2 Example 1 Example – A 600 ft equal tangent sag vertical curve has the PVC at station 170+00 and elevation 1000 ft. The initial grade is –3.5 percent and the final grade is 0.5 percent. Determine the elevation and stationing of the PVI, PVT, and the lowest point on the curve. – Solution Since the curve is equal tangent, PVI will Since be 600/2 (3 stations) from PVC; PVT will be 600 (6 stations) from PVC Stationing of PVI = 170+00 + 3+00 = Stationing 173+00 Stationing of PVT =170+00 + 6+00 = Stationing 176+00 Elevation of PVI = 1000 – 3.5/100 * 300 = Elevation 989.5 ft Elevation of PVT = 989.5 + 0.5/100 * 300 = Elevation 991.0 ft Regarding the lowest point on Regarding the curve, it will occur when the first derivative of the parabolic function vanishes dy = 2 ax + b = 0 dx Q b = G 1 = − 3 .5 0 .5 − ( − 3 .5 ) Qa= = 0 . 33 2 6 dy ∴ = 2(0.33) x − 3.5 = 0 dx x = 5.3stations The stationing of the lowest The point: –170+00 + 5+30 = 175+30 Y = ax2 + bx + c ax = 0.33(5.3)2 + (3.5)(5.3) + 1000 = 990.72 ft Example 2 Example – A equal tangent vertical curve is to be constructed between grades of –2.0% (initial) and 1.0% (final). The PVI is a station 110+00 and elevation 420 ft. Due to a street crossing the roadway, the elevation of the roadway at station 112+00 must be at 424.5 ft. Design the curve. Solution Solution – The design problem is one of the determining the length of the curve required to ensure that station 112+00 is at elevation 424.5 ft. G2 − G1 1.0 − (−2.0) 1.5 = a= = 2L 2L L y = ax + bx + c
2 b =G = −2.0 1 c = 420 + 2.0(0.5L) = 420 + L X = 0.5L + 2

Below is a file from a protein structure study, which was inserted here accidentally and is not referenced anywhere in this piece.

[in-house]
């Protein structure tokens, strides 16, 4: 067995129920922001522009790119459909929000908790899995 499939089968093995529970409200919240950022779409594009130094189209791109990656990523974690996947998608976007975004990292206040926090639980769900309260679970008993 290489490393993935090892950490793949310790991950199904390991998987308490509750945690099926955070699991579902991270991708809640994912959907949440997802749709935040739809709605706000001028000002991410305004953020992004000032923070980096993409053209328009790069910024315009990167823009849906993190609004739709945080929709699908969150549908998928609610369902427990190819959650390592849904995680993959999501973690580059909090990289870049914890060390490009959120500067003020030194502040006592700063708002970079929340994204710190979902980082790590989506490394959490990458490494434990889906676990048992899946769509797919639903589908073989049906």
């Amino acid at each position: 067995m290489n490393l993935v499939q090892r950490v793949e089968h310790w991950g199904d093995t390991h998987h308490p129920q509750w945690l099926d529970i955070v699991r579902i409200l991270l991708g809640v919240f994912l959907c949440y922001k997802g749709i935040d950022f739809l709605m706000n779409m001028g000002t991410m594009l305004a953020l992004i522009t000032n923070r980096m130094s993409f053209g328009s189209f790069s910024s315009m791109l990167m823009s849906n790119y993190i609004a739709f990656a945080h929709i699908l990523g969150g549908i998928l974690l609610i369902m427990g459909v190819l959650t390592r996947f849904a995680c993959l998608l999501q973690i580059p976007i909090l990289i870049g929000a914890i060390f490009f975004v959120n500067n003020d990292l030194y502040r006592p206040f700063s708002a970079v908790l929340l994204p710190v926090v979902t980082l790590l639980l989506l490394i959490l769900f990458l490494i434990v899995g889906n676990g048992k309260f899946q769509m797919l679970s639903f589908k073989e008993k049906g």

424.5 = (1.5 / L)(0.5L + 2) + (−2.0)(0.5L + 2) + (420 + L)
2 4 .5 = 0 .375 L + 3 + 6 / L − 4 2 0 = 0 . 375 L + 5 . 5 L − 6
Gives: L = 13.466 stations Gives: Using the value of L, Elevation of PVC = c = 420 + 13.466 = 433.47 ft Stationing of PVC = 110+00 – (13+46.6)/2 =103+26.7 Elevation of PVT = elevation of PVI + (0.5L)G2 =420 + [0.5(13.466)](1.0) = 426.73 ft Stationing of PVT = 110+00 + (13+46.6)/2 =116+73.3 And X =0.5L+2.0 =8.733 stations from the PVC Offsets: vertical distance from Offsets: the initial tangent to the curve. A 2 y= x 200 L Where Y: offset at any distance x A: absolute value of the difference in grades L: length of vertical curve in feet X: distance from PVC in feet A 2 y= x 200 L AL ym = 800 AL yf = 200 Define a value K, a horizontal Define distance, in feet, required to effect a percent change in slope. (measure of curvature) K x = = K L A G
1 x: distance from PVC to the high/low point. (distance to slope=0, occurs at a distance from PVC=K times the approach grade G1.) Example: Example:
– A vertical curve crosses a 4ft diameter pipe at right angles. The pipe is located at station 110+85 and its centerline is at elevation 1091.60 ft. The PVI of the vertical curve is at station 110+00 and elevation 1098.4 ft. The vertical curve is equal tangent, 600 ft long, and connects an initial grade of +1.20 percent and a final grade of –1.08 percent. – Using offsets, determine the depth, below the surface of the curve, to the top of the pipe, and determine the station of the highest point on the curve. Solution: Solution: – The PVC is at station 107 (110+00 – 3+00, which is half of the curve length), so the pipe is 385 ft (110+85 – 107+00) from the beginning of the curve (PVC). – The elevation of the PVC: 1098.4  (3 stations x 1.2 ft/station) = 1098.4 1094.8 ft – The elevation of the initial tangent: 1094.8 + (3.85 stations x 1.2 ft/station) = 1094.8 1099.42 ft Determine the offset above the pipe at x Determine = 385 ft A 2 y= x 200 L
y= 1.2 − (−1.08) 200(600) (385) = 2.82 ft
2 Thus the elevation of the curve above the pipe is 1096.6 ft (1099.422.82). The elevation of the top of the pipe is 1093.60 ft (elevation of the centerline plus one half of the pipe’s diameter), so the pipe is 3 ft below the surface of the curve (1096.61093.6) Find K to determine the location of the Find highest point on the curve: 600 K= = 263 .16 1.2 − ( −1.08)
And the distance from the PVC to the highest point is: x = K × G1 = 263.16×1.2 = 315.79 ft
So the station of the highest point: (107+00) + (3+15.79) = 110+15.79 ...
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This note was uploaded on 01/13/2011 for the course CECS Transporta taught by Professor Essamradwan during the Spring '10 term at University of Central Florida.
 Spring '10
 EssamRadwan